This post is part 1 of a 3-part series about tuning Elasticsearch Indexing. This series focuses specifically on tuning Elasticsearch to achieve maximum indexing throughput and reduce monitoring and management load. 

As a starting point, assume that you start Elasticsearch, create an index, and feed it with JSON documents without incorporating schemas. Elasticsearch will then iterate over each indexed field of the JSON document, estimate its field, and create a respective mapping. While this may seem ideal, Elasticsearch mappings are not always accurate. If, for example, the wrong field type is chosen, indexing errors will occur.

For this post, we will be using hosted Elasticsearch on Qbox.io. You can sign up or launch your cluster here, or click "Get Started" in the header navigation. If you need help setting up, refer to "Provisioning a Qbox Elasticsearch Cluster."

No data store with secondary indexes is truly schema-less, and Elasticsearch is no different. While it doesn't require you to define your data structure up front, it does derive a schema from your documents structure and makes decisions on how to index them based on that. In that respect, Elasticsearch indexes your data using an implicit schema, rather than an explicit schema.

Thus, indexing decisions are quite important, and they have big impact on how you can search your data. If it's a string field, should it be tokenized and normalized? If so, how? If a numeric field, what precision is required? There are many more field types like date-time fields, geospatial shapes, and parent/child relationships that require special care.

Do not analyze, store, or even send data to Elasticsearch that you do not need for answering search requests. In particular, double check the content of mappings that you do not define yourself (e.g., because a tool like Logstash generates them for you). Do we plan to index large amounts of data in Elasticsearch? Or we are already trying to do so, but it turns out that throughput is too low? If your search requirements allow it, there are many techniques for optimization in the mapping definition of our index. This tutorial will list a collection of tips and ideas to increase indexing throughput with Elasticsearch.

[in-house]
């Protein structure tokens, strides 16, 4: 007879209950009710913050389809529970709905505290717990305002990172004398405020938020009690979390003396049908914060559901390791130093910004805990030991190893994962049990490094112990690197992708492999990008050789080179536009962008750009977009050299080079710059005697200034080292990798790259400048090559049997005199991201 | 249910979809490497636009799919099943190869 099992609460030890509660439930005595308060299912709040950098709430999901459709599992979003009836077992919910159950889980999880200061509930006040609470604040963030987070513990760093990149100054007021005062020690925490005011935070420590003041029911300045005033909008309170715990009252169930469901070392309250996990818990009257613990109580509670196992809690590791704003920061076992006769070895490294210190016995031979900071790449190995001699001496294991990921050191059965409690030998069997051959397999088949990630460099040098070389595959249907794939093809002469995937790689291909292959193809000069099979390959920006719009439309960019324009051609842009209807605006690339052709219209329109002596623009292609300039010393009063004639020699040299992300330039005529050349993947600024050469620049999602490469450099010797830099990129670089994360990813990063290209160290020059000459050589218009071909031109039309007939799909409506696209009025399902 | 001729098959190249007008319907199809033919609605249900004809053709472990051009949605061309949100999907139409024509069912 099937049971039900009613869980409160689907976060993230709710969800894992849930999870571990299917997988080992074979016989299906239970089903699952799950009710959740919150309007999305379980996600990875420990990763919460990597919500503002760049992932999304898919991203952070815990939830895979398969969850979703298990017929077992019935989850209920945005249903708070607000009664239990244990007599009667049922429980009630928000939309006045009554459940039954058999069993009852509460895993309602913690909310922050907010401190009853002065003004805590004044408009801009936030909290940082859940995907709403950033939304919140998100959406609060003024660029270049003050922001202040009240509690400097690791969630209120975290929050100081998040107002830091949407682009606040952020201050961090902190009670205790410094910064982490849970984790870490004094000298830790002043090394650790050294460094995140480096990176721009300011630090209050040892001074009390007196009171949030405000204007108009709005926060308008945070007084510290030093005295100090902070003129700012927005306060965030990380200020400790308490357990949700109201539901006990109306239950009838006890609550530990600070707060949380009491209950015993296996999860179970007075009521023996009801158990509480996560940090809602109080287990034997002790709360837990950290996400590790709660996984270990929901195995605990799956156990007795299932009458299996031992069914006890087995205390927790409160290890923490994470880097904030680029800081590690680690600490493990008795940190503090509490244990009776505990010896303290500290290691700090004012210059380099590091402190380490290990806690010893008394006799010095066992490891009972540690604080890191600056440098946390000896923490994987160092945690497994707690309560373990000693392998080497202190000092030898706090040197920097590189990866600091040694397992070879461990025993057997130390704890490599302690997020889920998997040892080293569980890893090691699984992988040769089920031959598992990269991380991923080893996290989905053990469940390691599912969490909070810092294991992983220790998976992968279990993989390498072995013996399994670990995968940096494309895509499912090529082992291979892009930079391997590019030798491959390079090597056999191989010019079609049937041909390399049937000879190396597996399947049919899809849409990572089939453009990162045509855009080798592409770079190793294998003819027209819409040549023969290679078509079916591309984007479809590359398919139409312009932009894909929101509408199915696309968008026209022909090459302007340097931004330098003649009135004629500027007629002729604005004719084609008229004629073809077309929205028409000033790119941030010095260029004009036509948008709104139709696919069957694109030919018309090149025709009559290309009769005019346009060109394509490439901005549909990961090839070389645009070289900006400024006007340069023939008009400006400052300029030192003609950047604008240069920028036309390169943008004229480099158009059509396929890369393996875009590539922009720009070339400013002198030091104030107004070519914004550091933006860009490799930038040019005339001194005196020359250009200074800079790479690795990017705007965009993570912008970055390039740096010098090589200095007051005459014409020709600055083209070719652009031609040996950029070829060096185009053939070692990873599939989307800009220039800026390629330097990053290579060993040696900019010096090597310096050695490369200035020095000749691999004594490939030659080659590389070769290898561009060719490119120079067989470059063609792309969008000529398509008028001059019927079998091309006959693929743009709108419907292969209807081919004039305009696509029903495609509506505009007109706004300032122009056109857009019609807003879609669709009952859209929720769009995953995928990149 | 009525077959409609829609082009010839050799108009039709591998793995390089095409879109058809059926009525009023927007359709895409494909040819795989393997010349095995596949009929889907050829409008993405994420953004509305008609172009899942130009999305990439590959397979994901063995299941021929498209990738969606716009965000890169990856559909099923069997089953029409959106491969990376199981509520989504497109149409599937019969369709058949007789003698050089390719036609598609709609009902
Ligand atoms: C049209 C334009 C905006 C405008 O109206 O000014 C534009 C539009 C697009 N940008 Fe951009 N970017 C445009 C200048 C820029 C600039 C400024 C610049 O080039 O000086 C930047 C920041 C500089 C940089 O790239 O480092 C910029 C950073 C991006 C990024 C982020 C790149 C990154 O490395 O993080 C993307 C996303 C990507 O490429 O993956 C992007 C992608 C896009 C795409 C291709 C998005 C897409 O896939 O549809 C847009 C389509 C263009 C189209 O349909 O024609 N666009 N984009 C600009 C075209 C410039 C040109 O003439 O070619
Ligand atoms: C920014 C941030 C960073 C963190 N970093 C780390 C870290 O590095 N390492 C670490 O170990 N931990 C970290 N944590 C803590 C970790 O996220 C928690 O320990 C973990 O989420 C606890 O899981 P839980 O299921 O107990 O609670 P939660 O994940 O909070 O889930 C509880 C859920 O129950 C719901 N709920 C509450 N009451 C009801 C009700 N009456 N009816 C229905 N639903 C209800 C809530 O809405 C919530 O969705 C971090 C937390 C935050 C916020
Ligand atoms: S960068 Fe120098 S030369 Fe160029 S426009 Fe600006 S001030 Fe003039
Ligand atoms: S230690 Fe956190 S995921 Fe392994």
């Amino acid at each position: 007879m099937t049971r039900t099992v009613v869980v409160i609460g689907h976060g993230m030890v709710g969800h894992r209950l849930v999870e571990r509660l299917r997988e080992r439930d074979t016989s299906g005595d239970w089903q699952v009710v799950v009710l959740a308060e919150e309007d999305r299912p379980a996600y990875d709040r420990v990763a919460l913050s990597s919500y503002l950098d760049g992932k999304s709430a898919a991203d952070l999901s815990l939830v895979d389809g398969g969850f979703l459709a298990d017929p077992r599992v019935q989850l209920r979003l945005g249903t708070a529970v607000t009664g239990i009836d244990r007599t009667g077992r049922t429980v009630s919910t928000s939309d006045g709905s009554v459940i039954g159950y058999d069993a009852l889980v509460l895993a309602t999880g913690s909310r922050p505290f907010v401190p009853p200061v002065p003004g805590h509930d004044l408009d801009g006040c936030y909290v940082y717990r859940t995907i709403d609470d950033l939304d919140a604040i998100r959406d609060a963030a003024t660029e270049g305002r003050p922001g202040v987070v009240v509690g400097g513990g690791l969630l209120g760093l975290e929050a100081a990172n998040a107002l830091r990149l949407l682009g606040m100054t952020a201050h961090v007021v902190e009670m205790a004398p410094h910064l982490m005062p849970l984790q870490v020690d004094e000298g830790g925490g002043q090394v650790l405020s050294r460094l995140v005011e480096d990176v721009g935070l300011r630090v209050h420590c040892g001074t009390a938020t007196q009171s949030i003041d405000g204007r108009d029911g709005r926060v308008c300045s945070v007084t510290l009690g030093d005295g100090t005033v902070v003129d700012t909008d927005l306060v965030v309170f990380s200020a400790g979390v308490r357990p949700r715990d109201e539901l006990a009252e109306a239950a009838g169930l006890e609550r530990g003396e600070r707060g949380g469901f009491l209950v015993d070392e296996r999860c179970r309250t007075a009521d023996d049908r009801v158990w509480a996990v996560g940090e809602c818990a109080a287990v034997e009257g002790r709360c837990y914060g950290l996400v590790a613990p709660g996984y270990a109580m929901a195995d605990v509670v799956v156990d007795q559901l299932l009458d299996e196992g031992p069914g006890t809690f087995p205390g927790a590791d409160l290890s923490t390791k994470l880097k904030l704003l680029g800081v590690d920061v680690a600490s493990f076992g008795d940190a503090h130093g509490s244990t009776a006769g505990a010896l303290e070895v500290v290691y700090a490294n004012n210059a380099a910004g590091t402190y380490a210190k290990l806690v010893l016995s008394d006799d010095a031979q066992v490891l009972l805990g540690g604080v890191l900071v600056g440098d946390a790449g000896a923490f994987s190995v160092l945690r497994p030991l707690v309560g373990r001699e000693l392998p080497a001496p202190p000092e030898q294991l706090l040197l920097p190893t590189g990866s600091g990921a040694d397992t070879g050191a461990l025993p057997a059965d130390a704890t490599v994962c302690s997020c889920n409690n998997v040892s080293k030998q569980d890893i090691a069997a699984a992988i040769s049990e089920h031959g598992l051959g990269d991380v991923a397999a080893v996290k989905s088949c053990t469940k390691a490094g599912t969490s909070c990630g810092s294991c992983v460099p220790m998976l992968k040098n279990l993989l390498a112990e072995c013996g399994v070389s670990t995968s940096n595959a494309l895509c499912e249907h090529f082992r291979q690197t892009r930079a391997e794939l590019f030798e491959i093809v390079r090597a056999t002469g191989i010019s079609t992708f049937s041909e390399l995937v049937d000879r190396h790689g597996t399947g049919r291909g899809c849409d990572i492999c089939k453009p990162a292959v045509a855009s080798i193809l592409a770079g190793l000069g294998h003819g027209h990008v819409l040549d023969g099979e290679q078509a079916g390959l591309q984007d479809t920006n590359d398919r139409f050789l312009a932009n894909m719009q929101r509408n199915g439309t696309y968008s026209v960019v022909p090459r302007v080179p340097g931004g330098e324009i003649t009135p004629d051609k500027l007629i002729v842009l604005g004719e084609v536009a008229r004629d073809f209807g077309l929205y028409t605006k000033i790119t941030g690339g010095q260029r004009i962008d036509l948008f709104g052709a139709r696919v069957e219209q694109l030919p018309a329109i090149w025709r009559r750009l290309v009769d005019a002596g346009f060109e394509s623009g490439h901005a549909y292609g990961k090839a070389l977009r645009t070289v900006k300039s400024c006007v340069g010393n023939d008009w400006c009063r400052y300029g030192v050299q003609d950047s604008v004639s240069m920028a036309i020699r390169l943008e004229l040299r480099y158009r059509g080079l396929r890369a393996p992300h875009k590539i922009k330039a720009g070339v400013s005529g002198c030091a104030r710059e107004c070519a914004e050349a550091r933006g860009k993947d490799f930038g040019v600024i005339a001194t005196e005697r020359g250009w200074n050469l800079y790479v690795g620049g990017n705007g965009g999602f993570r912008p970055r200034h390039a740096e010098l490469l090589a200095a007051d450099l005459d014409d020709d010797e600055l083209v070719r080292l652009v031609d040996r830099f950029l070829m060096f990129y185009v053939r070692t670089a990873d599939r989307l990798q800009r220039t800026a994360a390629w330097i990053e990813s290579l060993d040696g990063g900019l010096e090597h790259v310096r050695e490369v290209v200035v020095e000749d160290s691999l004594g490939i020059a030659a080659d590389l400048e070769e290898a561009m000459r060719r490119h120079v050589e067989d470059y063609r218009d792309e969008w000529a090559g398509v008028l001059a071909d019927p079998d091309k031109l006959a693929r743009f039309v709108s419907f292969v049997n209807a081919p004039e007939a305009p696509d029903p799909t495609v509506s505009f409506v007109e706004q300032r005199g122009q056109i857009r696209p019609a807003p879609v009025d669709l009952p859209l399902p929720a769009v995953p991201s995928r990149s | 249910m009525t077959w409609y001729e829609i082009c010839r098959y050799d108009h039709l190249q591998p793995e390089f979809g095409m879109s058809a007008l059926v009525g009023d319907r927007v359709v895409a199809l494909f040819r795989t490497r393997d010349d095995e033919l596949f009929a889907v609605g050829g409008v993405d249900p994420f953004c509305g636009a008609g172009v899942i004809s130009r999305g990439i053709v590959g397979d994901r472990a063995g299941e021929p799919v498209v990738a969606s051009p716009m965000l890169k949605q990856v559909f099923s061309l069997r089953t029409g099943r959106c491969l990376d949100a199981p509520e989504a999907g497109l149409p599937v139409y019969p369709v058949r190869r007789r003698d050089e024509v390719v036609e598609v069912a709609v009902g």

Customizing Field Mappings

For analyzed fields, use the simplest analyzer that satisfies the requirements for the field. Or maybe you can even go with not_analyzed?

Fields of type string are, by default, considered to contain full text. That is, their value will be passed through an analyzer before it is indexed, and a full-text query on the field will pass the query string through an analyzer before searching.

The two most important mapping attributes for string fields are index and analyzer.

  • index: The index attribute controls how the string will be indexed. It can contain one of three values.
  • analyzed: First analyze the string, and then index it. In other words, index this field as full text.
  • not_analyzed: Index this field so it is searchable, but index the value exactly as specified. Do not analyze it.
  • no: Don’t index this field at all. This field will not be searchable.

The default value of index for a string field is analyzed. If we want to map the field as an exact value, we need to set it to not_analyzed:

{
    "tag": {
        "type":     "string",
        "index":    "not_analyzed"
    }
}

The other simple types (such as long, double, date, etc.) also accept the index parameter, but the only relevant values are no and not_analyzed because their values are never analyzed.

analyzer: For analyzed string fields, use the analyzer attribute to specify which analyzer to apply both at search time and at index time. By default, Elasticsearch uses the standard analyzer, but you can change this by specifying one of the built-in analyzers, such as whitespace, simple, or english.

{
    "tweet": {
        "type":     "string",
        "analyzer": "english"
    }
}

Disabling the _source Field

The _source field contains the original JSON document body that was passed at index time. The _source field itself is not indexed (and thus is not searchable), but it is stored so that it can be returned when executing fetch requests such as get or search. Although it is very handy to have around, the source field does incur storage overhead within the index. For this reason, it can be disabled as follows:

curl -XPUT ‘http://localhost:9200/index_name/’ -d '{
  "mappings": {
    "tweet": {
      "_source": {
        "enabled": false
      }
    }
  }
}'

Users often disable the _source field without thinking about the consequences and then later regret it. If the _source field is not available, then a number of features are not supported:

  • The update, update_by_query, and reindex APIs.

  • On the fly highlighting.

  • The ability to reindex from one Elasticsearch index to another, either to change mappings or analysis, or to upgrade an index to a new major version.

  • The ability to debug queries or aggregations by viewing the original document used at index time.

  • The ability to repair index corruption automatically..

Including and Excluding Fields from _source

If you are using the _source field, there is no additional value in setting any other field to _stored. If you are not using the _source field, set to _stored only the fields that you must. Note, however, that using _source brings certain advantages such as the ability to use the update API.

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An expert-only feature is the ability to prune the contents of the _source field after the document has been indexed, but before the _source field is stored. Removing fields from the _source has similar downsides to disabling _source, especially the fact that you cannot reindex documents from one Elasticsearch index to another.

The includes/excludes parameters, which also accept wildcards, can be used as follows:

curl -XPUT ‘http://localhost:9200/logs’ -d ‘{
  "mappings": {
    "event": {
      "_source": {